Dare I say Chinese culture is relatively more spiritually oriented while the western culture is more materially based? Surely one will be surprised or confused when he/she takes a look at the Chinese culture from a reference system for the western culture. Just like our Emperor QianLong, anchored in the centre of Chinese culture,  found it odd when he was confronted with western technologies. To examine a culture from an externally located position will certainly give you the advantage to see the forest rather than just the leafs, and the advantages to identify faults and merits through comparison, but you may also take the risk of being misled unless we have a universal reference system for value.

Unfortunately the wisdom of human being is not yet enough to create such a universal system, so, when I got confused, I often hopelessly resume an open-mind mode: Qi is good - if it抯 not real it contributes a new dimension to the art of magic; finger gauging water level is good ?it抯 inefficient but adds bit extra human flavour to this increasingly materialised world.              
Wind

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Post time 2003-12-4 12:14:03 |Display all floors

Some things I would like to add

Waveheatin stated the following:

"The Chinese nowadays are thus able to beat a native English speaker in GRE or TOEFL test."

First of all, TOEFL is an acronym for "Test of English as a Foreign Language." The purpose of the test is to measure a non-native English speaker's English language abilities, such as to allow American universities and colleges assess the applicant's ability to sufficiently comprehend the learning materials.

As such, this test is never given to native English speakers; therefore, it is false to posit that Chinese students out perform Americans on a test that Americans never take. Such would be as absurd as a Chinese university student taking a "Test of Chinese as a Foreign Language"  as a part of the application process.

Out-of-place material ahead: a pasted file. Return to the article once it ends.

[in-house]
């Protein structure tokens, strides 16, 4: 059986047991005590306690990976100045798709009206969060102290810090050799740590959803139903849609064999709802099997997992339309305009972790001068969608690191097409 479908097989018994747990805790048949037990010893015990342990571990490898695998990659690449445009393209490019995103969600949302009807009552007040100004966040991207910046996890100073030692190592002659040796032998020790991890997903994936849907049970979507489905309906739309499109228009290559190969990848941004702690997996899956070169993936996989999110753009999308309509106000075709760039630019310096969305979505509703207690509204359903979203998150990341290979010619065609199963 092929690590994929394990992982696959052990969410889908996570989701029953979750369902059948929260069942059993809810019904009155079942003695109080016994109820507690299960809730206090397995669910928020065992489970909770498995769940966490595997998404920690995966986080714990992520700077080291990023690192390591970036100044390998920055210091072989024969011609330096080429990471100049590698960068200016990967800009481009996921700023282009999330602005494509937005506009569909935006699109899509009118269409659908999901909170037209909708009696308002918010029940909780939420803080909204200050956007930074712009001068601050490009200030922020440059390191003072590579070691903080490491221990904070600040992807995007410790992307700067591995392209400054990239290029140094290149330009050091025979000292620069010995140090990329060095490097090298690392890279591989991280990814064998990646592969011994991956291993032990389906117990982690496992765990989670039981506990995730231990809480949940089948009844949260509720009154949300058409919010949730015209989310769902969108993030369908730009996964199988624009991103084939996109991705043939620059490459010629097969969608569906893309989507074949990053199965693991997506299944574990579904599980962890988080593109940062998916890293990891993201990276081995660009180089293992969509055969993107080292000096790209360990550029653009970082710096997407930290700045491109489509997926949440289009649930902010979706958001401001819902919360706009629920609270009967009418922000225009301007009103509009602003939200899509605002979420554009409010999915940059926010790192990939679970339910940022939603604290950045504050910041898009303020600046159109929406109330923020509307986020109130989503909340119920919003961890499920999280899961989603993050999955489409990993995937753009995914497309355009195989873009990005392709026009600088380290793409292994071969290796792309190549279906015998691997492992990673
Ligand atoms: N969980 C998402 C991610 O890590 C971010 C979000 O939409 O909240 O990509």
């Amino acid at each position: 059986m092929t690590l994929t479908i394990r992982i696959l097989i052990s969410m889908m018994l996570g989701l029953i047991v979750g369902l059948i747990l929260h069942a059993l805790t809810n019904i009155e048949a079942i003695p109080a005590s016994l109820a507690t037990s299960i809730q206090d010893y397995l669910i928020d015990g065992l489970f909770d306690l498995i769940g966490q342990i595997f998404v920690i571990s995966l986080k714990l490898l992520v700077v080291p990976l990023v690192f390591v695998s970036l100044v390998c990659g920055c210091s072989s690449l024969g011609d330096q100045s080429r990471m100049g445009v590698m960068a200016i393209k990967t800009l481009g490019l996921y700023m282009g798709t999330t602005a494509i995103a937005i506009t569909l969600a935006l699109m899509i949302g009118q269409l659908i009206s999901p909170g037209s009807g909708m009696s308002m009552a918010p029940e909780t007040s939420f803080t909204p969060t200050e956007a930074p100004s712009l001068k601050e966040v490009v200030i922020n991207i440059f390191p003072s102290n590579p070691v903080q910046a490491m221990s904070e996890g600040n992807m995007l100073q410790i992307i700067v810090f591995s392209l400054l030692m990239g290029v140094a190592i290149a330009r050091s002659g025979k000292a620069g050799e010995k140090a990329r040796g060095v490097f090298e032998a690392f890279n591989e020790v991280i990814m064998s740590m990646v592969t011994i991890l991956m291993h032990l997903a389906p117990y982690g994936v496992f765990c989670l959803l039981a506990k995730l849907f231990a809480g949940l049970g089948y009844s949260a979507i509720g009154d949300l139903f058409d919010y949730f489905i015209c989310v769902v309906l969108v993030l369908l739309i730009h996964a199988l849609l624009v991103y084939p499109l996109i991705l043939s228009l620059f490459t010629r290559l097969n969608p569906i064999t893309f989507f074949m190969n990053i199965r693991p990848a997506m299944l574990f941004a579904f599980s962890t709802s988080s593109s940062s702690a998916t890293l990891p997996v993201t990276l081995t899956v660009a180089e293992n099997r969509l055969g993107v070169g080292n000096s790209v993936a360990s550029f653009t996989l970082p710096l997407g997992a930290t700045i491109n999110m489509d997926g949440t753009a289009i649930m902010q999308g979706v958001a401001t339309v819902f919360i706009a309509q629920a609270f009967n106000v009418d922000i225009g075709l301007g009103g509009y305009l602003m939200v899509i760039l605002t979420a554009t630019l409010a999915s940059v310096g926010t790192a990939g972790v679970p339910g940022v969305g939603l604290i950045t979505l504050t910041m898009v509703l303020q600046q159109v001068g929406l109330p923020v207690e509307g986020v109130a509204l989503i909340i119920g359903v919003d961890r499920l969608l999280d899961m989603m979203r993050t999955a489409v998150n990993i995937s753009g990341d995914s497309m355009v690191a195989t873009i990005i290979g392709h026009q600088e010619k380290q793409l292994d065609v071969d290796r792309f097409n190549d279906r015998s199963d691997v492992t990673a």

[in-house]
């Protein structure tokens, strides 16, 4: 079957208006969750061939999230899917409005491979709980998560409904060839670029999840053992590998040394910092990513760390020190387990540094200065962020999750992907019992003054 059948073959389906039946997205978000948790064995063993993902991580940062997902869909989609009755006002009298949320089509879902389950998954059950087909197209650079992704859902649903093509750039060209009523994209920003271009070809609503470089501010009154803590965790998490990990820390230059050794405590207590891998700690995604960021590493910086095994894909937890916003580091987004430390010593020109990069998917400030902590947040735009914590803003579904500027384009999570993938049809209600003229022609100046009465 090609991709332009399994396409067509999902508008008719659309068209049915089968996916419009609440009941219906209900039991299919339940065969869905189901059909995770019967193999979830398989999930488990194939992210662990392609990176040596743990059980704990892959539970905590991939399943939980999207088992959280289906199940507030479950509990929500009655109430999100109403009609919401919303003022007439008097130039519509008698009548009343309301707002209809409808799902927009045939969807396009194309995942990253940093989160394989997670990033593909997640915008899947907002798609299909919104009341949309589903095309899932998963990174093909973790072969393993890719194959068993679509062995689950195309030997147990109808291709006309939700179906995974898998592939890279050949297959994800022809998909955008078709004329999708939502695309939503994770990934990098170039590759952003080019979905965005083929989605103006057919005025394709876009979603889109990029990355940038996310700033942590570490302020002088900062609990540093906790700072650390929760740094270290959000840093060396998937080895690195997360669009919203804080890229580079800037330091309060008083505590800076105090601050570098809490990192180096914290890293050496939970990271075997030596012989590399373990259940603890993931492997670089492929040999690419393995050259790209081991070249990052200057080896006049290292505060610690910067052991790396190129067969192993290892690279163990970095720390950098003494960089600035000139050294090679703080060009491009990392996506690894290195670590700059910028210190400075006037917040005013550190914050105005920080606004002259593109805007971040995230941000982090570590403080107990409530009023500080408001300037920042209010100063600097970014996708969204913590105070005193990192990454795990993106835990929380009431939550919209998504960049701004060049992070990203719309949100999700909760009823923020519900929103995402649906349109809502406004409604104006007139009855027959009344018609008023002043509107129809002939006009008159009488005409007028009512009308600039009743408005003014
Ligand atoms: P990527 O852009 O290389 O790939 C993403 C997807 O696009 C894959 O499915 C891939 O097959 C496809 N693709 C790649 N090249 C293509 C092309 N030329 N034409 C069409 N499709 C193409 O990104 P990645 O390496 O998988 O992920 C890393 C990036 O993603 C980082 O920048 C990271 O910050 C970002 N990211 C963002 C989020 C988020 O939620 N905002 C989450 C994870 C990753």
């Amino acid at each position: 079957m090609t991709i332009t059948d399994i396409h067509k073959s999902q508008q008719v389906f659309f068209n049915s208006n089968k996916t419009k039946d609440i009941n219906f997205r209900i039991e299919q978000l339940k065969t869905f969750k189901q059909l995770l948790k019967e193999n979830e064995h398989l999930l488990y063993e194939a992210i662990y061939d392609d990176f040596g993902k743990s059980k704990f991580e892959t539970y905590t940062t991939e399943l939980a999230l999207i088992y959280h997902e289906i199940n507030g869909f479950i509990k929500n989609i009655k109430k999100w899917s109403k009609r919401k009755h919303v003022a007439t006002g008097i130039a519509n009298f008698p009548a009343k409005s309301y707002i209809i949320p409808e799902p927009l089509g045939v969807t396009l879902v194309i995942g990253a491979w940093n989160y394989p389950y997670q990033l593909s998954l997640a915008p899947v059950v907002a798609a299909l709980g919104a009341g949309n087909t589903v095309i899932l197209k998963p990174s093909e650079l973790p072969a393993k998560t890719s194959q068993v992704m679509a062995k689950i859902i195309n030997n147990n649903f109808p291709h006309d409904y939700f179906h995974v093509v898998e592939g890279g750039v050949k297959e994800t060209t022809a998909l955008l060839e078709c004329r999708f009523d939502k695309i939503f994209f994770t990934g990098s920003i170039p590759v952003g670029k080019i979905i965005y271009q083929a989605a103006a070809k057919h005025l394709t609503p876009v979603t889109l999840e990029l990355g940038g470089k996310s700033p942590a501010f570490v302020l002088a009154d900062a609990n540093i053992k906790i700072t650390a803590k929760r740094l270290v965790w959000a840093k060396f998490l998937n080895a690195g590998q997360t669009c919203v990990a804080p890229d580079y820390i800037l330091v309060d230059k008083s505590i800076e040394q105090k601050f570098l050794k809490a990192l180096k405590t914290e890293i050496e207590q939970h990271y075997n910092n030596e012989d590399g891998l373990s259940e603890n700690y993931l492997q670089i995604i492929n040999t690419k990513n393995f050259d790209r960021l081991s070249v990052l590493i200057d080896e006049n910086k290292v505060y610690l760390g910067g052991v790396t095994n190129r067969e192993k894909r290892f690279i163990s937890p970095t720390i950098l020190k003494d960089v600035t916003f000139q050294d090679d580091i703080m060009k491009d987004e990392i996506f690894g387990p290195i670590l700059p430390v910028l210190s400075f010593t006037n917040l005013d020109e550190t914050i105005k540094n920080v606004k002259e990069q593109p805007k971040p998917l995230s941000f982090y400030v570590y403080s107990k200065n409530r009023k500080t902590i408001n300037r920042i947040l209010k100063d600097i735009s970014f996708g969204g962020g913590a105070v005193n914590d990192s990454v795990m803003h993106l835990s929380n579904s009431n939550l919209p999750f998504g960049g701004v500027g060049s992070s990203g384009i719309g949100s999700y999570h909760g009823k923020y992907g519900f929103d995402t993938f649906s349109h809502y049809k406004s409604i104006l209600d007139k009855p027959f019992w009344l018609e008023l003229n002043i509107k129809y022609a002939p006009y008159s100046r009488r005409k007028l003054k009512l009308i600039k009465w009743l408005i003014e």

The GRE, in American education, has been found not to necessarily predict graduate school performance, as it does not measure important intangibles, such as motivation and, especially, creativity.

For the American graduate school application, a high GRE test is one of many factors for admission. Many applicants with lesser scores are selected over those with much higher scores.

American universities acquiesce to non-American Asian students to compensate for the difference in educational systems; thus, there are two very different sets of admissions criteria.

Asian students are test-driven rote learners; whereas,  American students must not only demonstrate fundamental knowledge, but they must also demonstrate creative, nonlinear thinking and the ability for original work.

American born Chinese, themselves, are quite aware of this difference.

The American born Chinese--especially those of a few or more generations--are not so much a "Chinese race in school", as they are Americans in the American educational system. As such, they find racial comparisons as abhorrent and useless. Such thinking serves no utility for humanity and only serves to be divisive and dangerous, such as it was during the era of Adolf Hitler.

Rather than propagandize a notion of racial superiority, the accomplishments of all humans should be admired.

There has always been--and will probably always be--a difficulty in defining what really comprises what an education is. More difficult is attempting to define intelligence. Even the concept of "race" has been under careful scientific scrutiny, more recently.